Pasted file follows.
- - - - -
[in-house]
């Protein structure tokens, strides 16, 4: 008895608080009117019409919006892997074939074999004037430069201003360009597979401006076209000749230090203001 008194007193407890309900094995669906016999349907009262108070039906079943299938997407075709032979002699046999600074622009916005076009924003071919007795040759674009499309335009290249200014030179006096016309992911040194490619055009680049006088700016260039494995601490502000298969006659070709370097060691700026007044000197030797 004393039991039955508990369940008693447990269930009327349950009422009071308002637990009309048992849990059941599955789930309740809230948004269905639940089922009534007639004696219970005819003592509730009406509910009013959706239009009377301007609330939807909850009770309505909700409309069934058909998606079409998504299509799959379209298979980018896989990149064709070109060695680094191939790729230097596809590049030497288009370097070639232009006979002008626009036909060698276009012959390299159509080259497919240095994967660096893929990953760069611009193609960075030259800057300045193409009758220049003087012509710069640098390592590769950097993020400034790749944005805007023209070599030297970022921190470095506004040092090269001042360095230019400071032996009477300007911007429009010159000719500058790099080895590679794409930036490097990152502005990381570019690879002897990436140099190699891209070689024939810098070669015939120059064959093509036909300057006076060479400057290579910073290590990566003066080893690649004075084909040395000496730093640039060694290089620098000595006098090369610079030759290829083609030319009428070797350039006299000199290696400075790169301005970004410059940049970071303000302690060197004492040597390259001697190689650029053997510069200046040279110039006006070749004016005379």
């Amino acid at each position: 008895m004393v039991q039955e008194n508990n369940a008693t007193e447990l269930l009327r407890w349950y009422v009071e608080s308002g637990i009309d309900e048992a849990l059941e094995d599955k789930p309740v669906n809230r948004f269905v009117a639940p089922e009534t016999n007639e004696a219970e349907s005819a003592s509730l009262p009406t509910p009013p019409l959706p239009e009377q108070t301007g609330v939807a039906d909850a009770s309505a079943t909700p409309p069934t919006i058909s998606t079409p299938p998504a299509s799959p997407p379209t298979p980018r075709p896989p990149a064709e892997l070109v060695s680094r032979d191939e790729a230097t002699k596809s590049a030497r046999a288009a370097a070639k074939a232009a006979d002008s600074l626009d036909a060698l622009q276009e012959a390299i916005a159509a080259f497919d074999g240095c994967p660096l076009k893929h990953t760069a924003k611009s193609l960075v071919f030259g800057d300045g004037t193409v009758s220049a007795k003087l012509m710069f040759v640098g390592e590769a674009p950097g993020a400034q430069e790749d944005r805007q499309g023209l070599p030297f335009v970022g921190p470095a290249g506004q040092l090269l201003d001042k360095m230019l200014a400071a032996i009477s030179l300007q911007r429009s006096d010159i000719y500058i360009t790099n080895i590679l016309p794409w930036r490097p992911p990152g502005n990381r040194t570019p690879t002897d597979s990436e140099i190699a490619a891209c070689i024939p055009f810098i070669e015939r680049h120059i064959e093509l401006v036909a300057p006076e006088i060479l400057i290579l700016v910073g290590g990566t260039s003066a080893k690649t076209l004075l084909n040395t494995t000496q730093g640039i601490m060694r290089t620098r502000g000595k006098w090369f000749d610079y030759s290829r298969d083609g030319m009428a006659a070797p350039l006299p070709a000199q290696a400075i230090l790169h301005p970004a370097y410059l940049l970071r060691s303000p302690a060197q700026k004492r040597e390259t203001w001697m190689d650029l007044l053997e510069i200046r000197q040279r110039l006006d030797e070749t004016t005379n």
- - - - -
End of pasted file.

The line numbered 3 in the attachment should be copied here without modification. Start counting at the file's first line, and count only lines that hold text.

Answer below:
């Amino acid at each position: 008895m004393v039991q039955e008194n508990n369940a008693t007193e447990l269930l009327r407890w349950y009422v009071e608080s308002g637990i009309d309900e048992a849990l059941e094995d599955k789930p309740v669906n809230r948004f269905v009117a639940p089922e009534t016999n007639e004696a219970e349907s005819a003592s509730l009262p009406t509910p009013p019409l959706p239009e009377q108070t301007g609330v939807a039906d909850a009770s309505a079943t909700p409309p069934t919006i058909s998606t079409p299938p998504a299509s799959p997407p379209t298979p980018r075709p896989p990149a064709e892997l070109v060695s680094r032979d191939e790729a230097t002699k596809s590049a030497r046999a288009a370097a070639k074939a232009a006979d002008s600074l626009d036909a060698l622009q276009e012959a390299i916005a159509a080259f497919d074999g240095c994967p660096l076009k893929h990953t760069a924003k611009s193609l960075v071919f030259g800057d300045g004037t193409v009758s220049a007795k003087l012509m710069f040759v640098g390592e590769a674009p950097g993020a400034q430069e790749d944005r805007q499309g023209l070599p030297f335009v970022g921190p470095a290249g506004q040092l090269l201003d001042k360095m230019l200014a400071a032996i009477s030179l300007q911007r429009s006096d010159i000719y500058i360009t790099n080895i590679l016309p794409w930036r490097p992911p990152g502005n990381r040194t570019p690879t002897d597979s990436e140099i190699a490619a891209c070689i024939p055009f810098i070669e015939r680049h120059i064959e093509l401006v036909a300057p006076e006088i060479l400057i290579l700016v910073g290590g990566t260039s003066a080893k690649t076209l004075l084909n040395t494995t000496q730093g640039i601490m060694r290089t620098r502000g000595k006098w090369f000749d610079y030759s290829r298969d083609g030319m009428a006659a070797p350039l006299p070709a000199q290696a400075i230090l790169h301005p970004a370097y410059l940049l970071r060691s303000p302690a060197q700026k004492r040597e390259t203001w001697m190689d650029l007044l053997e510069i200046r000197q040279r110039l006006d030797e070749t004016t005379n």